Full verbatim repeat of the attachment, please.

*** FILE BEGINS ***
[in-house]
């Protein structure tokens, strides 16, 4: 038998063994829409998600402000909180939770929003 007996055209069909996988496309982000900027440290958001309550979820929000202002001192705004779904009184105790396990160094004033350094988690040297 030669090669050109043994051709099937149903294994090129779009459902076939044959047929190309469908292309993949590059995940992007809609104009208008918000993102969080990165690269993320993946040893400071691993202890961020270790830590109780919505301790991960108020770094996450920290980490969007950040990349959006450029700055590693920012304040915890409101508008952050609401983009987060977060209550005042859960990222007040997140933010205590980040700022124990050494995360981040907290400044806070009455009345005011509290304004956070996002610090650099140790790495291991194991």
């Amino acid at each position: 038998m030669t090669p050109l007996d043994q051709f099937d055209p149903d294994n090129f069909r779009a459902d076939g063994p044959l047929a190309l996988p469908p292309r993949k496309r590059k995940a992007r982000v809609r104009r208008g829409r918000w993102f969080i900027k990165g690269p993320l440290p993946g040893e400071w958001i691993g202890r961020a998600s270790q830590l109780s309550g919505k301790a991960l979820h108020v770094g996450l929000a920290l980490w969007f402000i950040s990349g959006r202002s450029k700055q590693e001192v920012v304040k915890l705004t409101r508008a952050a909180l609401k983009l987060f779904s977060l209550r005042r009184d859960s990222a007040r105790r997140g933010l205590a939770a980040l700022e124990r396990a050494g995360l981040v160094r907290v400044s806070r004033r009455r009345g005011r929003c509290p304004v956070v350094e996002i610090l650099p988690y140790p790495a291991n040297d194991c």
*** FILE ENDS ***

[in-house]
């Protein structure tokens, strides 16, 4: 038998063994829409998600402000909180939770929003 007996055209069909996988496309982000900027440290958001309550979820929000202002001192705004779904009184105790396990160094004033350094988690040297 030669090669050109043994051709099937149903294994090129779009459902076939044959047929190309469908292309993949590059995940992007809609104009208008918000993102969080990165690269993320993946040893400071691993202890961020270790830590109780919505301790991960108020770094996450920290980490969007950040990349959006450029700055590693920012304040915890409101508008952050609401983009987060977060209550005042859960990222007040997140933010205590980040700022124990050494995360981040907290400044806070009455009345005011509290304004956070996002610090650099140790790495291991194991």
């Amino acid at each position: 038998m030669t090669p050109l007996d043994q051709f099937d055209p149903d294994n090129f069909r779009a459902d076939g063994p044959l047929a190309l996988p469908p292309r993949k496309r590059k995940a992007r982000v809609r104009r208008g829409r918000w993102f969080i900027k990165g690269p993320l440290p993946g040893e400071w958001i691993g202890r961020a998600s270790q830590l109780s309550g919505k301790a991960l979820h108020v770094g996450l929000a920290l980490w969007f402000i950040s990349g959006r202002s450029k700055q590693e001192v920012v304040k915890l705004t409101r508008a952050a909180l609401k983009l987060f779904s977060l209550r005042r009184d859960s990222a007040r105790r997140g933010l205590a939770a980040l700022e124990r396990a050494g995360l981040v160094r907290v400044s806070r004033r009455r009345g005011r929003c509290p304004v956070v350094e996002i610090l650099p988690y140790p790495a291991n040297d194991c």